A set of encyclopedias.
The Encyclopedia Britannica is an example of an encyclopedia.
- a book or set of books giving information on all or many branches of knowledge, generally in articles alphabetically arranged
- a similar work giving information in a particular field of knowledge: an encyclopedia of philosophy
Origin of encyclopediaModern Latin (1508) encyclopaedia from Classical Greek enkyklopaideia, false reading for enkyklios paideia, instruction in the circle of the arts and sciences from enkyklios (en-, in + kyklos, a circle: see cycle) in a circle, general + paideia, education from paideuein, to educate, bring up a child from pais (gen. paidos), child: see pedo-
Origin of encyclopediaMedieval Latin encyclopaedia general education course from alteration of Greek enkuklios paideia general education enkuklios circular, general ; see encyclical . paideia education ( from pais paid- child ; see pau-1 in Indo-European roots.)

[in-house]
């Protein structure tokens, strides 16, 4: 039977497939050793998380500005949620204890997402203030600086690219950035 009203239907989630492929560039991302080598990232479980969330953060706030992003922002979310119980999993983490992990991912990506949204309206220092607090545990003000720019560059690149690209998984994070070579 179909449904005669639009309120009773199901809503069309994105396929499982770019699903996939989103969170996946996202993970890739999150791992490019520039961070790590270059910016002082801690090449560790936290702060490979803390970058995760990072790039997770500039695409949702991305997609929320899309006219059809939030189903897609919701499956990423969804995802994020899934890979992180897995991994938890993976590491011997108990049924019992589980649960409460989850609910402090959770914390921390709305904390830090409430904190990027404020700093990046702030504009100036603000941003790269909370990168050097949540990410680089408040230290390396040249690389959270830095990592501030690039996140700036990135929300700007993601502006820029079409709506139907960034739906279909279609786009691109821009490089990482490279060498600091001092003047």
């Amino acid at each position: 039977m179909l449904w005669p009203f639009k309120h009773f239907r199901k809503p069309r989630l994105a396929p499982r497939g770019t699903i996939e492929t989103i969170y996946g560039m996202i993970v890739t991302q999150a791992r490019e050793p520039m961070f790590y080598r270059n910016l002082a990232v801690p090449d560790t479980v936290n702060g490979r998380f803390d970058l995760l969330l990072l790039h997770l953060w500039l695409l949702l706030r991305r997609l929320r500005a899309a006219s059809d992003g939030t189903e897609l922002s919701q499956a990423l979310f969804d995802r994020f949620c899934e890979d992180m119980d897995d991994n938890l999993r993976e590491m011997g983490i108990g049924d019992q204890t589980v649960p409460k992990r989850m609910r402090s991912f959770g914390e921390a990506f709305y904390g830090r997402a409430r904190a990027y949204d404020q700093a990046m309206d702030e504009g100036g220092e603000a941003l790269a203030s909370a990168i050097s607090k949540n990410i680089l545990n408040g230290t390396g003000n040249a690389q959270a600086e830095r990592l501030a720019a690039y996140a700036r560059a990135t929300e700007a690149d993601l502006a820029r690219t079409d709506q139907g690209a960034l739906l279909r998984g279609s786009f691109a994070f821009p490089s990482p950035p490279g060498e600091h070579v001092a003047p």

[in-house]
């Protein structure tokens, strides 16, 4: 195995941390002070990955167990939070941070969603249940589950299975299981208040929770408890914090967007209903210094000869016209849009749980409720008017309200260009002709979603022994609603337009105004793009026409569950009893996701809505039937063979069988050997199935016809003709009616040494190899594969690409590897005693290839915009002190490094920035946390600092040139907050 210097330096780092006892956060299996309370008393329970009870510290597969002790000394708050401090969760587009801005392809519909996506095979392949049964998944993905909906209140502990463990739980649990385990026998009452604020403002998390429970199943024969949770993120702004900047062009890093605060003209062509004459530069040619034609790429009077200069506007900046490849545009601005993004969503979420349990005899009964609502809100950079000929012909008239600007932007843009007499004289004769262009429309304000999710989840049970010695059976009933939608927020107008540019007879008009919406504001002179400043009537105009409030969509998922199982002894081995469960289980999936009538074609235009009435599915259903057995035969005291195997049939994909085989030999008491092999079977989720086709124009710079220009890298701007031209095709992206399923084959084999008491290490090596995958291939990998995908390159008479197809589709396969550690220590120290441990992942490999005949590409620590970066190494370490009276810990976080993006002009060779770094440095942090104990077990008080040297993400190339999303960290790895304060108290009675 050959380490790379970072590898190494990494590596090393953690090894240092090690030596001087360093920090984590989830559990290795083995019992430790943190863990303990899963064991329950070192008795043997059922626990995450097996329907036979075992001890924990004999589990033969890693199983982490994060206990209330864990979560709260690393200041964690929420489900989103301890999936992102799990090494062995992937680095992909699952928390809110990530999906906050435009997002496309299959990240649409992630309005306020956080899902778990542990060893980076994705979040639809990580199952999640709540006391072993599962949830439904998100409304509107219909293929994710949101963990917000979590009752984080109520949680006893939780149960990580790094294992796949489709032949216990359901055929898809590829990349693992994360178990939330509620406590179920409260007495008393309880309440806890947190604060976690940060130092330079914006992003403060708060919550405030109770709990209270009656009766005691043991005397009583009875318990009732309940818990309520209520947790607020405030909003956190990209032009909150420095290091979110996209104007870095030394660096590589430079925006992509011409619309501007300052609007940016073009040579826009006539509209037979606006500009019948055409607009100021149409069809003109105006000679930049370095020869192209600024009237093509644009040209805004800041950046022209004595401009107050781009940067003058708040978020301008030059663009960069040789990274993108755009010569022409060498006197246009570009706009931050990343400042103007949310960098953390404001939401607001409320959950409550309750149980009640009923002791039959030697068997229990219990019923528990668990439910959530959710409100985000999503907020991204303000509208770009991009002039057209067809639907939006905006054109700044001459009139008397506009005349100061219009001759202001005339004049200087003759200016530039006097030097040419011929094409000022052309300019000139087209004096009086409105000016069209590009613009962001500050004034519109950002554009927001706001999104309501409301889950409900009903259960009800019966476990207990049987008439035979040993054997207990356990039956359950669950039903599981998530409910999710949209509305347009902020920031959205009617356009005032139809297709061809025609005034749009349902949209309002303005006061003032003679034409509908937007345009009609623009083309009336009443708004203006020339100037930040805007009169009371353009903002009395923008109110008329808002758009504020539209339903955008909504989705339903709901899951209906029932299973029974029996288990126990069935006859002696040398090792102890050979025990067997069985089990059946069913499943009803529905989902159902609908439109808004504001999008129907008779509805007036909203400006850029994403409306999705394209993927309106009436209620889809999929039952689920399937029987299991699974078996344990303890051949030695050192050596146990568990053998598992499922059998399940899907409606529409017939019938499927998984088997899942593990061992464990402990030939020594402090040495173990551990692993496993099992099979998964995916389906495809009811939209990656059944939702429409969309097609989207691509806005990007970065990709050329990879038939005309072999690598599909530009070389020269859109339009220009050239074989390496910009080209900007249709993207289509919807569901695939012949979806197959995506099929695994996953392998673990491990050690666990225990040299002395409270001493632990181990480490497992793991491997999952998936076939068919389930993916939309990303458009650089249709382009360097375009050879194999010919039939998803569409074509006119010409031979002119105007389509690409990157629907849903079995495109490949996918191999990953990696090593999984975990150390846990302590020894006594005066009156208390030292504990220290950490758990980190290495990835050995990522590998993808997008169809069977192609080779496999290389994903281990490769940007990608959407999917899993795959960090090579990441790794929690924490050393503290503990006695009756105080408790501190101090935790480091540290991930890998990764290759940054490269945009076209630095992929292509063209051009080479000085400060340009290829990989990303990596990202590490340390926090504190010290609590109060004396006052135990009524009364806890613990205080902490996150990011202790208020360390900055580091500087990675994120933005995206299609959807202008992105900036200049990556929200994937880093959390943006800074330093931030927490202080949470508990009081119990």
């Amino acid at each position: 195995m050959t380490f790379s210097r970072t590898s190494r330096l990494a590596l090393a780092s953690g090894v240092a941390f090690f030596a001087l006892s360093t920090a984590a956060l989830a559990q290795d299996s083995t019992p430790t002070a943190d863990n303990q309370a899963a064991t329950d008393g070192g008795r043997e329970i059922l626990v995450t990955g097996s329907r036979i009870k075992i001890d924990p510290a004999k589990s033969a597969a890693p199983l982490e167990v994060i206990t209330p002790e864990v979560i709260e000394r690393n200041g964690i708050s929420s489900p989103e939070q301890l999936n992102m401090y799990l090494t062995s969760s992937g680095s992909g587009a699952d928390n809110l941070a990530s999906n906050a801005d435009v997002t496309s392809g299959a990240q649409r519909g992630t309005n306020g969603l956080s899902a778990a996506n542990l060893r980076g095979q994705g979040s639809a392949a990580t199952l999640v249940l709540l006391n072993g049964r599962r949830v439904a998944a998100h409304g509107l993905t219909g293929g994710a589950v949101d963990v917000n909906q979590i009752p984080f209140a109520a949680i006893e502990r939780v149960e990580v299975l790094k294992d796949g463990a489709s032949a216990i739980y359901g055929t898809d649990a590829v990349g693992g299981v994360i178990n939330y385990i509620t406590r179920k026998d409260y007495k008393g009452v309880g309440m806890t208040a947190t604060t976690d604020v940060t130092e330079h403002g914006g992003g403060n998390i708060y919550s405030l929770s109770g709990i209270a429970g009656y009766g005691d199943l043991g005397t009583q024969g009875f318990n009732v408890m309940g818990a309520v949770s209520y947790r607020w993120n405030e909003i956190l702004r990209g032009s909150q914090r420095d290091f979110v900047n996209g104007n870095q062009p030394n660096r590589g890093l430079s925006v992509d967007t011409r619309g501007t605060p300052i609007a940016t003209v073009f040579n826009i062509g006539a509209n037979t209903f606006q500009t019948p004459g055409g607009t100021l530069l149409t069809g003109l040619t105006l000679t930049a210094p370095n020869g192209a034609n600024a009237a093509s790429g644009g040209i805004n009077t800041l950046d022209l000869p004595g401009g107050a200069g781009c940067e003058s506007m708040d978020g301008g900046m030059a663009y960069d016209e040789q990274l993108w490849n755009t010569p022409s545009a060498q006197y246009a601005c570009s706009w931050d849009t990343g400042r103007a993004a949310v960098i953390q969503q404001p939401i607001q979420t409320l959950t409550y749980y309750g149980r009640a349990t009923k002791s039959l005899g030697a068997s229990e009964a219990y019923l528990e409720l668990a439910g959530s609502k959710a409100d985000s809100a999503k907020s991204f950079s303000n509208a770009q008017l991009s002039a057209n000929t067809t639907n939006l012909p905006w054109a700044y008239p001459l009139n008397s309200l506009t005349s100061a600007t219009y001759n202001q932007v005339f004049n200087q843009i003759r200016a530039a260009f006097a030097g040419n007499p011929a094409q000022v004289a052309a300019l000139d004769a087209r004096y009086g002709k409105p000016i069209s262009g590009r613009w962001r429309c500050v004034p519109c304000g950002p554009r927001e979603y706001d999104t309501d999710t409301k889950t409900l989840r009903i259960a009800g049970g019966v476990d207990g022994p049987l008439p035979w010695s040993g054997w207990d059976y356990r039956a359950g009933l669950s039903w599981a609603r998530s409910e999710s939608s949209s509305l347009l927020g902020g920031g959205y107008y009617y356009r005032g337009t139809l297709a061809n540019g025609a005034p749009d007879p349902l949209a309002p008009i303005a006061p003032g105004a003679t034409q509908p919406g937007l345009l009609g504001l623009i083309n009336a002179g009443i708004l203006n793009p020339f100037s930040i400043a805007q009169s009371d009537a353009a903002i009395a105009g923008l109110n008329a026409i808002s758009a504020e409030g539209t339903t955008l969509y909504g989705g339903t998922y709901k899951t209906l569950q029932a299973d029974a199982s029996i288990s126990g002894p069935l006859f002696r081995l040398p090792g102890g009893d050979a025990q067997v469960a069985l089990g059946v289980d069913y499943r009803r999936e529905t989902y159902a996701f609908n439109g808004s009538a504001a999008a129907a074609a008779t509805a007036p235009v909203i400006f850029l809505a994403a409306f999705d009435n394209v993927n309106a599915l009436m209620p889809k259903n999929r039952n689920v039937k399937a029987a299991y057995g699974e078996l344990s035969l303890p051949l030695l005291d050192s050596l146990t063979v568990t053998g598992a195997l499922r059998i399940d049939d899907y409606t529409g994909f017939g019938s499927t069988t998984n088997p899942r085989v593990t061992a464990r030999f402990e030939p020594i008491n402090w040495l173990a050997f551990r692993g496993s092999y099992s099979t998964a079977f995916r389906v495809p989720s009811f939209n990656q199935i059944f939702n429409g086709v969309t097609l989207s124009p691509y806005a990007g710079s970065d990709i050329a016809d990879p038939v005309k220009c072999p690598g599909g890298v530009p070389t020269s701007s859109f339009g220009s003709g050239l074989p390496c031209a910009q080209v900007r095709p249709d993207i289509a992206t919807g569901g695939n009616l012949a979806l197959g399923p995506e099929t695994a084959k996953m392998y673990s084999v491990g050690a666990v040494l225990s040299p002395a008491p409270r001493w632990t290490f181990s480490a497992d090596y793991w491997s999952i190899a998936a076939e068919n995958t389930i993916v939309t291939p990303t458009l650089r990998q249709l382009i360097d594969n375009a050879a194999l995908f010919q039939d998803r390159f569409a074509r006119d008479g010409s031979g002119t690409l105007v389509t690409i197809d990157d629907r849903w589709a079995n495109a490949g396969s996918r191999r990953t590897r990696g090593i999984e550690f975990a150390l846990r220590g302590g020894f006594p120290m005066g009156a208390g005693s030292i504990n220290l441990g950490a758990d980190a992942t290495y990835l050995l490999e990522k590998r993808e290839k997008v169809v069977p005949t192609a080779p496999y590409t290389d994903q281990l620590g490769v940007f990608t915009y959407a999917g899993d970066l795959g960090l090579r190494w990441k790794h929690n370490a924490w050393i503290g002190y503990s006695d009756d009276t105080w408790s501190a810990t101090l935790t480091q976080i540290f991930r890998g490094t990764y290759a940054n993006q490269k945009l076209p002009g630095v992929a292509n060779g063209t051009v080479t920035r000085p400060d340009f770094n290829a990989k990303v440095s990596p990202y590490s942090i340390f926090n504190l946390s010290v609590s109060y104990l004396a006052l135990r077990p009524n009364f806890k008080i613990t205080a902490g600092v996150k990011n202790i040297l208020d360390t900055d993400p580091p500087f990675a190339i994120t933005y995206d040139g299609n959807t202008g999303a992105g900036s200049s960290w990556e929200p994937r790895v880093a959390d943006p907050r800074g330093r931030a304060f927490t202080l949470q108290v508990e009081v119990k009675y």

(plural encyclopedias or encyclopediae or encyclopediæ)
- A comprehensive reference work (often spanning several printed volumes) with in-depth articles (usually arranged in alphabetical order, or sometimes arranged by category) on a range of subjects, sometimes general, sometimes limited to a particular field.
- I only use the library for the encyclopedia, as we’ve got most other books here.
- His life's work was a four-volume encyclopedia of aviation topics.
- (dated) The circle of arts and sciences; a comprehensive summary of knowledge, or of a branch of knowledge.
The spelling encyclopedia is standard in American English, preferred in Canadian English, accepted in Australian and International English, and also very common in British English. It is more common than encyclopaedia, for example, in UK newspapers on Google News in 2009 by a 7:3 margin.
- encyclopedic dictionary
From Latin encyclopaedia, from Ancient Greek ἐγκύκλιος παιδεία (enkuklios paideia, “the circle of arts and sciences, curriculum”), from ἐγκύκλιος (enkuklios, “circular, rounded, round”), from κύκλος (kuklos, “circle”) + παιδεία (paideia, “the rearing of a child, education”), from παιδίον (paidion, “child”).